If we ever get out of this mess, future generations will look back on Guy Debord as the person who contributed to that liberation more than anyone else in this century.
Guy Debord (1931-1994) was the most influential figure in the Situationist International, a small experimental group that played a key role in catalyzing the May 1968 revolt in France. The Society of the Spectacle (1973) is Debord’s film adaptation of his own 1967 book. As passages from the book are read in voiceover the text is illuminated, via direct illustration or various types of ironic contrast, by clips from Russian and Hollywood features (Potemkin, Ten Days That Shook the World, For Whom the Bell Tolls, Shanghai Gesture, Johnny Guitar, Mr. Arkadin, etc.), TV commercials, publicity shots, softcore porn, street scenes, and news and documentary footage, including glimpses of Spain 1936, Hungary ’56, Watts ’65, France ’68, and other revolts of the past. Intertitle quotes from Marx, Machiavelli, Clausewitz or Tocqueville occasionally break the flow.
Leaving aside the question of aesthetic merit (in which regard Debord’s films are incidentally among the most brilliantly innovative works in the history of the cinema), The Society of the Spectacle is certainly the most important radical film ever made. Not just because it is based on the most important radical book of the twentieth century, but because it unfortunately has no real cinematic competition. Many films have provided a few insights into this or that aspect of modern society, but Debord’s is the only one that presents a consistent critique of the whole global system. Many radical filmmakers have given lip service to Brecht’s notion of encouraging spectators to think and act for themselves rather than sucking them into passive identification with hero or plot, but Debord is virtually the only one who has actually realized this goal. Aside from a few Debord-influenced works (notably Vienet’s Can Dialectics Break Bricks? and Cronin and Seltzer’s Call It Sleep), his films are the only ones that have made a coherent use of the situationist tactic of detournement: the diversion of already existing cultural elements to new subversive purposes. Detournement has been widely imitated, but usually without real understanding. It does not mean merely randomly juxtaposing incongruous elements, but creating out of those elements a new coherent whole that criticizes both the existing world and its own relation to that world. Some artists, filmmakers, and even ad designers have used superficially similar juxtapositions, but most are far from fulfilling, much less.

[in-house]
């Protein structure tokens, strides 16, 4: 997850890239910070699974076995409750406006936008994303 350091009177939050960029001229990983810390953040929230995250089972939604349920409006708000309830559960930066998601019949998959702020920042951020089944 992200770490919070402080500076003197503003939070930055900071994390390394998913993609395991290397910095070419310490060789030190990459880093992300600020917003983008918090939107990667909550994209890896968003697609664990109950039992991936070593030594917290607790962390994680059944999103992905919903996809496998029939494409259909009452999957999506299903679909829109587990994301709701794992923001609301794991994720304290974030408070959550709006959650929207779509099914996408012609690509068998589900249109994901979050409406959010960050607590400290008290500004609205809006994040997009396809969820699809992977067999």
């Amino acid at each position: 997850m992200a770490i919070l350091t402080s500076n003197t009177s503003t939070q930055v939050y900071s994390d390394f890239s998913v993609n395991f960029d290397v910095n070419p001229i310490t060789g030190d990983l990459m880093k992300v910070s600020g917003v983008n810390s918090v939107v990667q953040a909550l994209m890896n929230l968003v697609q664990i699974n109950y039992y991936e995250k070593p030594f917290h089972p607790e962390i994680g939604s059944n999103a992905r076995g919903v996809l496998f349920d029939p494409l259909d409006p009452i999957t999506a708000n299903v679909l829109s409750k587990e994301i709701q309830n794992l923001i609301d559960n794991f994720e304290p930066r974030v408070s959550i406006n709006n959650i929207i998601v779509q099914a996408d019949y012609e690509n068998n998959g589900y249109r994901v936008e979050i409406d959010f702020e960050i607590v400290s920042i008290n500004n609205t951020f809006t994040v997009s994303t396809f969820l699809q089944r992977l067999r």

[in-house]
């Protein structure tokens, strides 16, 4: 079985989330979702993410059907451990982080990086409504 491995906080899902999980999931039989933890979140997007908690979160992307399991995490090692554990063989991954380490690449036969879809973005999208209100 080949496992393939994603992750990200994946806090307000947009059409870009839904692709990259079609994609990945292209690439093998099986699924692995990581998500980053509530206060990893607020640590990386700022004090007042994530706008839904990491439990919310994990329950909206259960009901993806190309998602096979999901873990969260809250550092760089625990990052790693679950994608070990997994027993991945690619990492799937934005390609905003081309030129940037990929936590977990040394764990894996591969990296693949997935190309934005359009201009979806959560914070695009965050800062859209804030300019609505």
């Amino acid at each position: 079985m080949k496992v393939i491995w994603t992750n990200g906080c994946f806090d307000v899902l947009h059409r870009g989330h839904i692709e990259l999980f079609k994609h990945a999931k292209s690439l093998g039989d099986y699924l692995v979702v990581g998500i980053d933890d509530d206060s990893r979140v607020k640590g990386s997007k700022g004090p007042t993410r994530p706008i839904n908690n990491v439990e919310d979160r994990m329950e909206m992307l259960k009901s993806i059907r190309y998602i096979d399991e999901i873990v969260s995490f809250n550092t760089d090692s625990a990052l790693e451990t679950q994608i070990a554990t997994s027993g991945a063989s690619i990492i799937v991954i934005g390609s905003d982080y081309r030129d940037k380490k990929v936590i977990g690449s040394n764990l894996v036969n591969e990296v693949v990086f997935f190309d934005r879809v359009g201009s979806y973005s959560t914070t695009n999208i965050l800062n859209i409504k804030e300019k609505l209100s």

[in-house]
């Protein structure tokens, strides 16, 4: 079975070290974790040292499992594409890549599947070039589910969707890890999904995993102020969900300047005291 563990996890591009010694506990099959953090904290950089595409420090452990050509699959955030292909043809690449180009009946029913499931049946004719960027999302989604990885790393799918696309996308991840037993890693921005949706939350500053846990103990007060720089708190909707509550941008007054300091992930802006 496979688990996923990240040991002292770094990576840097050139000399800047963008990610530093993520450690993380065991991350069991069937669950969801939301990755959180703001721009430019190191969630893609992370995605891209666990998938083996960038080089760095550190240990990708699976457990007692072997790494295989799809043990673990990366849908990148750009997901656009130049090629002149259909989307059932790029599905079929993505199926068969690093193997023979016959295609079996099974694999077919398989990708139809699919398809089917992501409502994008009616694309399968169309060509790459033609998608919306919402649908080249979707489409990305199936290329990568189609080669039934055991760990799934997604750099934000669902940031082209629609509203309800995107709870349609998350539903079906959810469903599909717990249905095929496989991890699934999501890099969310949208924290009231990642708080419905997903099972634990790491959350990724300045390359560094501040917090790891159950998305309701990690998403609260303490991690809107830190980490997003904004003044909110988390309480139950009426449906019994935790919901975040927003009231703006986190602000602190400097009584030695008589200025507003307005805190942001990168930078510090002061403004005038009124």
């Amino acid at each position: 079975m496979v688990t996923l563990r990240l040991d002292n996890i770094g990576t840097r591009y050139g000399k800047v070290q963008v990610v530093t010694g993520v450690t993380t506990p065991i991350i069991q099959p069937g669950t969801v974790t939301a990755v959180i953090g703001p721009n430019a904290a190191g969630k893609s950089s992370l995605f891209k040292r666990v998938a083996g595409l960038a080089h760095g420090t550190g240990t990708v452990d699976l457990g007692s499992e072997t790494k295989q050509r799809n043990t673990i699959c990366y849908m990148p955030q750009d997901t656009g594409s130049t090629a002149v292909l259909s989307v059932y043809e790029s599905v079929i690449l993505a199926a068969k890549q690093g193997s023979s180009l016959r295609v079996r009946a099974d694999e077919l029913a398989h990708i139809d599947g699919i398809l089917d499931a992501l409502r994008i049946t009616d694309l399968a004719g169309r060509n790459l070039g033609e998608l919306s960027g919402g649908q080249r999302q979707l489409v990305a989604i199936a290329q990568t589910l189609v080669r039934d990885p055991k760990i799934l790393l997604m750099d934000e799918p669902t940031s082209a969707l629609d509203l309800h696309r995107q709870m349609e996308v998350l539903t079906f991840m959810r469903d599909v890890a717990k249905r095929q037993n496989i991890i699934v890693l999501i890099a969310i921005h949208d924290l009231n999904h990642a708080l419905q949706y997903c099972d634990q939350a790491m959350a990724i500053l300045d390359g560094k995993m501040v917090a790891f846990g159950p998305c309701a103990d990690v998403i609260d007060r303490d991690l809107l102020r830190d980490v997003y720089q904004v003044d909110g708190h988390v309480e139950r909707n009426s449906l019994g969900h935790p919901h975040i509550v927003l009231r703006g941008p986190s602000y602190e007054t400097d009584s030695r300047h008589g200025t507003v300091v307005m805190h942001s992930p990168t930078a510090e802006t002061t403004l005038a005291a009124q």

The Society of the Spectacle is neither an ivory tower “philosophical” discourse nor a helplessly impulsive “protest,” but a ruthlessly lucid examination of the most fundamental tendencies and contradictions of the society we live in. This means that it needs to be reread (and reseen) many times, but it also means that it remains as pertinent as ever while countless radical and intellectual fads have come and gone. As Debord noted in his later Comments on the Society of the Spectacle (1988), in the intervening decades the spectacle has become more all-pervading than ever, to the point of repressing virtually any awareness of pre-spectacle history or anti-spectacle possibilities: “Spectacular domination has succeeded in raising an entire generation molded to its laws.”
BUREAU OF PUBLIC SECRETS